It’s rapidly approaching the eleventh hour for Congress to determine the future direction of the Export-Import Bank (Ex-Im). The Bank’s charter is set to expire in September and attempts to reach a bipartisan deal for its reauthorization have stalled over the last few weeks over foreign policy concerns. In a recent post, NTUF examined the pluses and minuses in the underlying legislation. Beyond the actual legislation being considered, the “competitiveness” argument that advocates use to support expanding Ex-Im’s lending capacity are completely groundless.
Currently set at $135 million, the Bank’s aggregate loan authority represents the total outstanding guarantees it may issue in a year. These loans, subsidized by taxpayer dollars, are issued to foreign and domestic companies at terms that would otherwise be unattainable through commercial financing. This has led the Bank to represent itself as the lender of last resort for its borrowers. However, this claim was notably omitted from the recent release of the Bank’s annual competitiveness report, which repeatedly expressed how other countries’ export credit agencies (ECAs) do not identify as the lender of last resort. Combined with the expectation of increasing borrowing authority, Ex-Im’s apparent willingness to minimize this foundational restraint is alarming.
Proponents of such a move argue that other countries are “weaponizing” their ECAs by providing strategic lending to their domestic exporters. This has proven to be an argument that transcends party lines, as the Republican-led Senate restored quorum on the Bank’s board earlier this summer, allowing the institution to resume issuing loans in excess of $10 million for the first time in four years. Ex-Im has nearly $40 billion in pending transactions awaiting consideration by the Board. These large loans can quickly constitute a sizeable portion of its total lending authority and, if history is any indication, is likely to significantly increase the loans issued by the Bank.
This Congress’s stance regarding the Bank is a marked shift from the last reauthorization process in 2015, where fiscal conservatives led the charge to temporarily expire its charter and forego voting on nominees to reestablish Board quorum. Presently, members on both sides of the aisle are quick to point out what other countries (mainly China) are doing with their ECAs and how Ex-Im should seek to emulate them.
An increase in Ex-Im’s lending capacity seems to be guided by a desire to win a competition over which country can provide the most taxpayer-subsidized lending to its domestic companies. Currently, the United States is ranked 25th in medium- and long-term export credit volume. If the capacity of Ex-Im were doubled it would move to a tie for 20th place with Hungary. Ten countries provide at least an order of magnitude greater in their amount of ECA lending. Ex-Im would need to multiply its lending capacity by 130 times its current volume to equal China’s reported export credit volume.
The question that should be asked of those advocating to increase the Bank’s capacity: At what level of taxpayer-subsidized lending are we adequately “competing” with other ECAs?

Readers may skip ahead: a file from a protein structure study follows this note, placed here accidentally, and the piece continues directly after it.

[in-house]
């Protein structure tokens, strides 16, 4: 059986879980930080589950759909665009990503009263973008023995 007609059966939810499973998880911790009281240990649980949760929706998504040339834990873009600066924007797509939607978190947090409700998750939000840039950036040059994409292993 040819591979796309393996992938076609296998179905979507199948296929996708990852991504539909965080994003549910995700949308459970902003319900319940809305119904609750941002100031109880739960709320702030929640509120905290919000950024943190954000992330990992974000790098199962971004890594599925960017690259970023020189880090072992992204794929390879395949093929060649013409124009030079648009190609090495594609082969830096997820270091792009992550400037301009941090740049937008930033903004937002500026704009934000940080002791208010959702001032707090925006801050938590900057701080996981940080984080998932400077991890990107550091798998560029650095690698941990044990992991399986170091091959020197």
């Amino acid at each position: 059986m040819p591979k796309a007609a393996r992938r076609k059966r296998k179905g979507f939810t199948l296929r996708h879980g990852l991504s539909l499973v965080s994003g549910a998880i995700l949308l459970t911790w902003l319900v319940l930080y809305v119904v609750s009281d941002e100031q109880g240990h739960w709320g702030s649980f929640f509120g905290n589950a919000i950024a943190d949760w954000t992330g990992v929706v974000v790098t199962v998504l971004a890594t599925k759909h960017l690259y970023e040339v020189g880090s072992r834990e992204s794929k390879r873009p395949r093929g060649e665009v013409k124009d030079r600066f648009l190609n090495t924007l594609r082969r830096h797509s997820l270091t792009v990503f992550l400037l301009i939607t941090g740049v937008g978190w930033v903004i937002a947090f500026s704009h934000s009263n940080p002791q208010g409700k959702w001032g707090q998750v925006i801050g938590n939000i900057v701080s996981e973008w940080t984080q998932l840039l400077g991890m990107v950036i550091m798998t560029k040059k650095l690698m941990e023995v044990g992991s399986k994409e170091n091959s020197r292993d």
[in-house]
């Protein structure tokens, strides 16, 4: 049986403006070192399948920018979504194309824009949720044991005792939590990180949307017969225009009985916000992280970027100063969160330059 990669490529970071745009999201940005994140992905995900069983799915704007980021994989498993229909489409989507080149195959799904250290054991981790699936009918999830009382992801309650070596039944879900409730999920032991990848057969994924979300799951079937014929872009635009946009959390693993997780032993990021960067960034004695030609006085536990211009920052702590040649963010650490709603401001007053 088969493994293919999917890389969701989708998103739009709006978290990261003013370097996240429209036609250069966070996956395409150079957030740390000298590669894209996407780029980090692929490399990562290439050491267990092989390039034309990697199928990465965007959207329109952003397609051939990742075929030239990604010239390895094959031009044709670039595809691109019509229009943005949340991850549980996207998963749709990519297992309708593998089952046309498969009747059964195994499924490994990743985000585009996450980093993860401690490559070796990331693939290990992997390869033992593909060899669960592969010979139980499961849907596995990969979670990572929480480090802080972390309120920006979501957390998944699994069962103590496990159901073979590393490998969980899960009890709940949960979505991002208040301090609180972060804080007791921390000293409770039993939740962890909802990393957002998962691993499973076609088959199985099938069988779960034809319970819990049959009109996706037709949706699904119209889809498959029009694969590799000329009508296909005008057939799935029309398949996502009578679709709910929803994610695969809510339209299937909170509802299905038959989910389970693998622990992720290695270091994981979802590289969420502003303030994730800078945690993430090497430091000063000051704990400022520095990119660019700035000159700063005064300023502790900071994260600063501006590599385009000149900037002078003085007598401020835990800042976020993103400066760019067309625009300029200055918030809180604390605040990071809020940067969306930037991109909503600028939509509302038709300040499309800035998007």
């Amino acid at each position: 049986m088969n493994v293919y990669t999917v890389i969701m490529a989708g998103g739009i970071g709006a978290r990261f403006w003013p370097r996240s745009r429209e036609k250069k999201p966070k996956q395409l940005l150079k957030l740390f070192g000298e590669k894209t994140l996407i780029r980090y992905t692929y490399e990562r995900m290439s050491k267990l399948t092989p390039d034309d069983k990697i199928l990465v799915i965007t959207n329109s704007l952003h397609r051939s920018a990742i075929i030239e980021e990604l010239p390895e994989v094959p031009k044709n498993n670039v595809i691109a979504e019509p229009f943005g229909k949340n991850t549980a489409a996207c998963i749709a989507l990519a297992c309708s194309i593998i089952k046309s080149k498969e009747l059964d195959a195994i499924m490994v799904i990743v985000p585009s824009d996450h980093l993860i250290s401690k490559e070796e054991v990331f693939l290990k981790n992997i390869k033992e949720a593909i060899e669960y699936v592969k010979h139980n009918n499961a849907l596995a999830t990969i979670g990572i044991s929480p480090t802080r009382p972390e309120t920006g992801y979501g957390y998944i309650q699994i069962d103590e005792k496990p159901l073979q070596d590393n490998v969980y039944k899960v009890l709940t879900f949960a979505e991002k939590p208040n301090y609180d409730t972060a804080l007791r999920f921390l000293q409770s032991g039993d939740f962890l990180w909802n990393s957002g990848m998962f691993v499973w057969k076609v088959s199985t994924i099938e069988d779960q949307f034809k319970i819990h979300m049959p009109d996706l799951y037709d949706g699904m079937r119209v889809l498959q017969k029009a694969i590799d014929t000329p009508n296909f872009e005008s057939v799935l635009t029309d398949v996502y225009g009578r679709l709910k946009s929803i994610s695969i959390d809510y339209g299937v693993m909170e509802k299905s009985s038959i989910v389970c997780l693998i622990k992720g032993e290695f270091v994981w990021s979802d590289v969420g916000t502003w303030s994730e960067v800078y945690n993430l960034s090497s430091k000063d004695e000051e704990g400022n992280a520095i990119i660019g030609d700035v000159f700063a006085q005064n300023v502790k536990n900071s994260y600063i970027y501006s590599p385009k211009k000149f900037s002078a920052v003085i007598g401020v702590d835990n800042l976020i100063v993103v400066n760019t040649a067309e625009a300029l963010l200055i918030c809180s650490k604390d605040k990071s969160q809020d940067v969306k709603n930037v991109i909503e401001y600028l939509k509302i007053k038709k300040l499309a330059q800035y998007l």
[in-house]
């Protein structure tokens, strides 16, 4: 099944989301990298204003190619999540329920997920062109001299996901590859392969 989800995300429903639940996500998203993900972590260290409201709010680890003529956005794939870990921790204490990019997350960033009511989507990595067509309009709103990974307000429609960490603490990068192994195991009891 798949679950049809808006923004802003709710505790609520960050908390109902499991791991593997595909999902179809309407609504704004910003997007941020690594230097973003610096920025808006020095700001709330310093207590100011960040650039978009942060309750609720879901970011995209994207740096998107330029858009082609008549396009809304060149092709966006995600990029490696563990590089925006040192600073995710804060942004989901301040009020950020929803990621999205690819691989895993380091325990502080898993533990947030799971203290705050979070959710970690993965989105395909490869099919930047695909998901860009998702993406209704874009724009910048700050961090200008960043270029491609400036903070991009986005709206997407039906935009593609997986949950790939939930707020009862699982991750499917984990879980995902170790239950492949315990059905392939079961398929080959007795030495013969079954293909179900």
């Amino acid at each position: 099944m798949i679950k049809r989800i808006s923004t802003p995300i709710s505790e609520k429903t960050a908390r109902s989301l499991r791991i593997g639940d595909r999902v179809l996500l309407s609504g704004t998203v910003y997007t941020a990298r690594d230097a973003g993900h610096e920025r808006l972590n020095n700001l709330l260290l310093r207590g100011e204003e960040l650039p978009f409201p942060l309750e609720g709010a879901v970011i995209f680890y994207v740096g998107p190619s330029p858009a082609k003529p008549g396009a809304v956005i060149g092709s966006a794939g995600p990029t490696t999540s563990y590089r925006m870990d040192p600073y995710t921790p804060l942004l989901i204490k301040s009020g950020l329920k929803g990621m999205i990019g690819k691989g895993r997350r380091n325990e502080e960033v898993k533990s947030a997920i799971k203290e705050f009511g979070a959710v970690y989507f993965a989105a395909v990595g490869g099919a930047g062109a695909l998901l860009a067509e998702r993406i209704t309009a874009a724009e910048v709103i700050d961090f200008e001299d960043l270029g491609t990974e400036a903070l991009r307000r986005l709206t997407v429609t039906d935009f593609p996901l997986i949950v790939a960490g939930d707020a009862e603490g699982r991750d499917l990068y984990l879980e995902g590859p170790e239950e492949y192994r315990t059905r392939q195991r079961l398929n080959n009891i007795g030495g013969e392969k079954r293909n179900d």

By its own limited functioning while the Board lacked a quorum, Ex-Im has proven to be superfluous to achieving the policy objectives that are now being used to advocate for its expansion. In 2013, when the Bank last had full lending capabilities, just five corporations received over half of Ex-Im’s entire lending assistance. Nevertheless, these chief beneficiaries of Ex-Im’s loan guarantees have continued to thrive during its hindered capacity. Despite their “lender of last resort” being hamstrung over the past few years, these five companies combined to record tens of billions of dollars in profit for 2018.
If anything, these last few years illustrate why the Bank’s existence should be reconsidered altogether. Genuine debate over Ex-Im’s costs to taxpayers has given way to “whataboutism” pointing to other countries’ subsidized lending practices. If the debate is to continue down this path, the unchecked proliferation of the Bank is an inevitability.
During her confirmation process last year, current Bank President Kimberly Reed testified, “In a perfect world, there would be no ECA financing. If confirmed, I will work with the U.S. government and, as appropriate, the OECD, G20, WTO, and other forums to move towards the ultimate goal of eliminating all ECA financing. On that you have my pledge.” Lawmakers’ attempts to expand Ex-Im’s lending capacity is a step in the exact opposite direction of this pledge. For the sake of taxpayers, discussions over the Bank’s future should return to a renewed assurance that Reed’s promise will be kept. Just because other countries are implementing a flawed policy is no reason for the U.S. to do the same. As economist Milton Friedman explained it best in Free to Choose:
Another source of “unfair competition” is said to be subsidies by foreign governments to their producers that enable them to sell in the United States below cost. Suppose a foreign government gives such subsidies, as no doubt some do. Who is hurt and who benefits? To pay for the subsidies the foreign government must tax its citizens. They are the ones who pay for the subsidies. U.S. consumers benefit. They get cheap TV sets or automobiles or whatever it is that is subsidized. Should we complain about such a program of reverse foreign aid?
Congress should ask themselves this question posed by Mr. Friedman. If reauthorization continues to expand Ex-Im, legislators risk further neglecting the Bank’s true costs of their taxpayer-subsidized loans.